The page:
Researchers at McGill University have discovered a way to boost an organism¡¯s natural anti-virus defences, effectively making its cells immune to influenza and other viruses.
The research was conducted by post-doctoral fellows Dr. Rodney Colina and Dr. Mauro Costa-Mattioli, working in collaboration with Dr. Nahum Sonenberg, a Howard Hughes Medical Institute International Scholar at McGill. They worked with colleagues at l'Institut de Recherches Cliniques de Montr¨¦al (IRCM) and the Ottawa Health Research Institute (OHRI). Their results are to be published February 13 in the journal Nature.
Their process ¨C which could lead to the development of new anti-viral therapies in humans ¨C involved knocking out two genes in mice that repress production of the protein interferon, the cell¡¯s first line of defence against viruses. Without these repressor genes, the mouse cells produced much higher levels of interferon, which effectively blocked viruses from reproducing. The researchers tested the process on influenza virus, encephalomyocarditis virus, vesicular stomatitis virus and Sindbis virus.
¡°People have been worried for years about potential new viral pandemics, such as avian influenzas,¡± Dr. Sonenberg said. ¡°If we might now have the means to develop a new therapy to fight flu, the potential is huge.¡±
Viruses are sub-microscopic infectious agents which can reproduce only by hijacking a cell¡¯s reproductive machinery, a process that usually leads to disease and even the death of the host organism. Interferon, in particular the type 1 interferons (IFN-¦Á and IFN-¦Â) suppress virus propagation. Production of type 1 interferon is controlled by the interferon regulatory protein 7 (Irf7), which researchers believe to be the ¡°master-regulator¡± of interferon production in the body. The McGill researchers found that protein synthesis of Irf7 is controlled by the repressor genes called 4E-BP1 and 4E-BP2.
¡°In a sense, it¡¯s quite a simple story,¡± Dr. Costa-Mattioli explained. ¡°When you get rid of the repressors, you have more of the key protein Irf7 present, which induces an anti-viral state in the cell. You¡¯re basically removing the brakes.¡±
The researchers detected no abnormalities or negative side-effects resulting from enhanced interferon production in the mice, Dr. Costa-Mattioli said. Dr. Sonenberg explained that the process of knocking out genes is not possible in humans, but the researchers are optimistic new pharmaceutical therapies will evolve from their research.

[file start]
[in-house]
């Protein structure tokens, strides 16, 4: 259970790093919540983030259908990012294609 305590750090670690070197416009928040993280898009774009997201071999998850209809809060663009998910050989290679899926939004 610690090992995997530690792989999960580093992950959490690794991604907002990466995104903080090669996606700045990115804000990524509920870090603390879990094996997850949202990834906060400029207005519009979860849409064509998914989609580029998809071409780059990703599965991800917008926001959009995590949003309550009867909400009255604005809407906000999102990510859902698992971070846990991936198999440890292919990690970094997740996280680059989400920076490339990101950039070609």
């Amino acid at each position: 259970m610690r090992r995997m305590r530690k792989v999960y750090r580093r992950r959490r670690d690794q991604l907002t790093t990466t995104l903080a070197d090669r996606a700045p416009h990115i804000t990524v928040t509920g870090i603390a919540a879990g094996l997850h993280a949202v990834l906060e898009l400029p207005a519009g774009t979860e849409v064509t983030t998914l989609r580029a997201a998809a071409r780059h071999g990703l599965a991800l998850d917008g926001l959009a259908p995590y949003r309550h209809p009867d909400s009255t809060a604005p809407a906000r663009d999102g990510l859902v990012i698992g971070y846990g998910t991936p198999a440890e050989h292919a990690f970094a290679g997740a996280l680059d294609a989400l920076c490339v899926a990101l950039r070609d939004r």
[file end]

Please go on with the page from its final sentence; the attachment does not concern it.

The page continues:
¡°If we are able to target 4E-BP1 and 4E-BP2 with drugs, we will have a molecule that can protect you from viral infection. That¡¯s a very exciting idea.¡± Dr. Costa-Mattiolo said. ¡°We don't have that yet, but it¡¯s the obvious next step.¡±
Mark Shainblum | EurekAlert!
NYSCF researchers develop novel bioengineering technique for personalized bone grafts
18.07.2018 | New York Stem Cell Foundation
Pollen taxi for bacteria
18.07.2018 | Technische Universität München
For the first time ever, scientists have determined the cosmic origin of highest-energy neutrinos. A research group led by IceCube scientist Elisa Resconi, spokesperson of the Collaborative Research Center SFB1258 at the Technical University of Munich (TUM), provides an important piece of evidence that the particles detected by the IceCube neutrino telescope at the South Pole originate from a galaxy four billion light-years away from Earth.
To rule out other origins with certainty, the team led by neutrino physicist Elisa Resconi from the Technical University of Munich and multi-wavelength...
For the first time a team of researchers have discovered two different phases of magnetic skyrmions in a single material. Physicists of the Technical Universities of Munich and Dresden and the University of Cologne can now better study and understand the properties of these magnetic structures, which are important for both basic research and applications.
Whirlpools are an everyday experience in a bath tub: When the water is drained a circular vortex is formed. Typically, such whirls are rather stable. Similar...
Physicists working with Roland Wester at the University of Innsbruck have investigated if and how chemical reactions can be influenced by targeted vibrational excitation of the reactants. They were able to demonstrate that excitation with a laser beam does not affect the efficiency of a chemical exchange reaction and that the excited molecular group acts only as a spectator in the reaction.
A frequently used reaction in organic chemistry is nucleophilic substitution. It plays, for example, an important role in in the synthesis of new chemical...
Optical spectroscopy allows investigating the energy structure and dynamic properties of complex quantum systems. Researchers from the University of Würzburg present two new approaches of coherent two-dimensional spectroscopy.
"Put an excitation into the system and observe how it evolves." According to physicist Professor Tobias Brixner, this is the credo of optical spectroscopy....
Ultra-short, high-intensity X-ray flashes open the door to the foundations of chemical reactions. Free-electron lasers generate these kinds of pulses, but there is a catch: the pulses vary in duration and energy. An international research team has now presented a solution: Using a ring of 16 detectors and a circularly polarized laser beam, they can determine both factors with attosecond accuracy.
Free-electron lasers (FELs) generate extremely short and intense X-ray flashes. Researchers can use these flashes to resolve structures with diameters on the...
13.07.2018 | Event News
12.07.2018 | Event News
03.07.2018 | Event News
18.07.2018 | Materials Sciences
18.07.2018 | Life Sciences
18.07.2018 | Health and Medicine